Installing Rear Derailleur
Bicycle maintenance may seem intimidating to most people who don’t think of themselves as being too handy, but the truth is that once you push past the initial fear of the unknown and learn a thing or two about bicycle maintenance and the main parts of many people’s favorite mode of transportation, you’ll realize that it’s quite possible to handle most uncomplicated bike repairs all on your own.
Faulty rear derailleurs are one of the most common problems that affect mountain bike enthusiasts. The derailleur is one of the most crucial parts of your bicycle, but it is also very prone to breaking, more so than many other components of your vehicle. This is especially true if you didn’t shell out a fortune on a high-end bicycle. The chances are that you’ll have to face a broken rear derailleur at least once throughout your bike’s lifetime, so you might as well learn how to do it yourself and save yourself the need to spend your hard-earned cash on a bicycle repairman. This article will teach you everything you need to know about installing a new derailleur, as well as teach you a thing or two about this key mechanical component of any mountain bike.
What Is a Rear Derailleur?
The rear derailleur is the part of your bicycle responsible for switching gears up and down. It can shift the bike’s chain from one gear to the next one, allowing you to adjust the pedaling difficulty to the road conditions. For example, if you’re cycling uphill, you’ll want to shift to the lower gear, which will make pedaling upwards much easier. On the other hand, you sacrifice acceleration and riding speed at lower gears, so if time is of the essence, you might want to stay at the higher gear to keep accelerating. All of this is made possible by the rear derailleur.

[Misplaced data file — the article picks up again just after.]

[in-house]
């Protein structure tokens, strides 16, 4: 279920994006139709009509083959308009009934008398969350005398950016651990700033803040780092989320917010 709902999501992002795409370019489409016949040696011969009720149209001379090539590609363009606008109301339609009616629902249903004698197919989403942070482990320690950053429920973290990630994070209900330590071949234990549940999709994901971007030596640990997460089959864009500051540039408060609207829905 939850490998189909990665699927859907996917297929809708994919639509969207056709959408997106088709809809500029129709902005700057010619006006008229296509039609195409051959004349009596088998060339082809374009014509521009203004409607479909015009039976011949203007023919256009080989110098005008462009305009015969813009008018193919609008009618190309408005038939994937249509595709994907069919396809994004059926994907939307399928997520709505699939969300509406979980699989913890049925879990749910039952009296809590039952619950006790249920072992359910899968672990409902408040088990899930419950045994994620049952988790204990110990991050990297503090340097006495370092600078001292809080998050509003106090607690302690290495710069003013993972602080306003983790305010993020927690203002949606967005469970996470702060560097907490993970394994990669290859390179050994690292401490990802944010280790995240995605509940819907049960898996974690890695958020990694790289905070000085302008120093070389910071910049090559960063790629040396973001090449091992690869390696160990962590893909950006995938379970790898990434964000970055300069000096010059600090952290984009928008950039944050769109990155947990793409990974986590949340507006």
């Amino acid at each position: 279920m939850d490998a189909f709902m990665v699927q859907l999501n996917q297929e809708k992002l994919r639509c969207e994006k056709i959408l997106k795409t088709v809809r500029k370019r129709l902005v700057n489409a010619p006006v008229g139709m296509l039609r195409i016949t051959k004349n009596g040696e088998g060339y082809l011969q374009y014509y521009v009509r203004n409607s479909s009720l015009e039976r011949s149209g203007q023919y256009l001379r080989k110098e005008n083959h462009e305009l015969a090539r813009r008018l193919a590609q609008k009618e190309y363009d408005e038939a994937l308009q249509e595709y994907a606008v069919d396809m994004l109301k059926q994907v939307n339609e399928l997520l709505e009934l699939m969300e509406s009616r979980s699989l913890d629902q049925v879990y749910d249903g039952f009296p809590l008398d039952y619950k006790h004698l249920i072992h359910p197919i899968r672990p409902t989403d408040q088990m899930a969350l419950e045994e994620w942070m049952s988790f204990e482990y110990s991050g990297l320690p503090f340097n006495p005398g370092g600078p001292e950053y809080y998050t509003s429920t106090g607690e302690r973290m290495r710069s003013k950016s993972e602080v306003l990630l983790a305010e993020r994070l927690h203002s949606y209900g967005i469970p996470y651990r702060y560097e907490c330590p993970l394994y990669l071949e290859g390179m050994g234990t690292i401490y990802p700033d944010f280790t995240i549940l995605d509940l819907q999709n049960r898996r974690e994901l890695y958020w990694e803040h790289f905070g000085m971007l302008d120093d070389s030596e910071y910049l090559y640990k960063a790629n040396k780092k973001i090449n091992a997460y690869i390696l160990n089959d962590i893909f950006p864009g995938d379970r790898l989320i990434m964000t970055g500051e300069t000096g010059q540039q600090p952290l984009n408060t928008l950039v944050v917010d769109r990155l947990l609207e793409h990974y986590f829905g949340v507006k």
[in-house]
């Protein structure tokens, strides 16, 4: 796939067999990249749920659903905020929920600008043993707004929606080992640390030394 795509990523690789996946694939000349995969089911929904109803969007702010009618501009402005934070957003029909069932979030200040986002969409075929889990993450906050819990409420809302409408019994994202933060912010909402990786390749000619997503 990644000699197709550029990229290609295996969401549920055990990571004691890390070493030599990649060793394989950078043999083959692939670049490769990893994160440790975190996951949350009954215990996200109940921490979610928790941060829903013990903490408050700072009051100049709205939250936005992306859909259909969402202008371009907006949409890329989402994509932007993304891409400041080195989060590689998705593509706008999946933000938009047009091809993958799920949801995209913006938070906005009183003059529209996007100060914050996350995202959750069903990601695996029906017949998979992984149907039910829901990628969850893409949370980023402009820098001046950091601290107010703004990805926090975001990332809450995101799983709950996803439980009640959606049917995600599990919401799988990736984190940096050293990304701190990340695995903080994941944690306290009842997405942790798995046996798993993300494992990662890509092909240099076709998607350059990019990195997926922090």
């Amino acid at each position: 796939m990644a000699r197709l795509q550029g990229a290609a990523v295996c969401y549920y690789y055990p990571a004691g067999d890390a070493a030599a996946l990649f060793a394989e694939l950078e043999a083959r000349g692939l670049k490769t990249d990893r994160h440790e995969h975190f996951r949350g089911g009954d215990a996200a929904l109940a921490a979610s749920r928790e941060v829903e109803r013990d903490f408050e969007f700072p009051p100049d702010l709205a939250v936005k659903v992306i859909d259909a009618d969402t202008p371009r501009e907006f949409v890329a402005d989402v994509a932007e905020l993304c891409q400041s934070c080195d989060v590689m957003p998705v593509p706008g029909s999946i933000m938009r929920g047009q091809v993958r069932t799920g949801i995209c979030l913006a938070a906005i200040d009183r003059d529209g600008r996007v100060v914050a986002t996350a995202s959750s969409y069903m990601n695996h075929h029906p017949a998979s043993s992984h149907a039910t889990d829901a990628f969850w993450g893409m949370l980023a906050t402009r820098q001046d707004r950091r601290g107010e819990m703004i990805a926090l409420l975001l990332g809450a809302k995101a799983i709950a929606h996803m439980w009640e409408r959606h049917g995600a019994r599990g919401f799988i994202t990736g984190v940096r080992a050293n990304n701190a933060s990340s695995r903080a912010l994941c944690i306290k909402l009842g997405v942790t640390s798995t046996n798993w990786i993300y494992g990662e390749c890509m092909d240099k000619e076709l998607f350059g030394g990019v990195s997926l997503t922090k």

So how exactly does it work? The derailleur is located on the back wheel of your mountain bike (hence the name: rear derailleur), and it’s connected via a shift cable to the front of your bike, primarily the gear shifter on your handlebars and the brake lever. Once you switch to the desired gear on the bike’s handlebar and pull the brake lever, it will move the shift cable (responsible for pulling the derailleur), which in turn allows the chain to move into the right cog, effectively switching the gear, making your ride lighter (or harder, depending which gear you switch into).
A properly working rear derailleur is crucial for the comfort of your biking experience, as well as for your safety. You don’t want it breaking down when you’re in a dangerous area or cycling downhill at high speed, as it may lead to the chain falling off your bike or getting stuck, which will inevitably result in you losing your balance.
Why It’s Important
Back in the day, when even the most advanced mountain bikes had no more than a few gears, the shifting process happened seamlessly in the hub, with the chains running only on a single cog. There was no need for setting up a more complex system that would allow for derailing the chain and “helping” the chain move the wheels as you shift gears.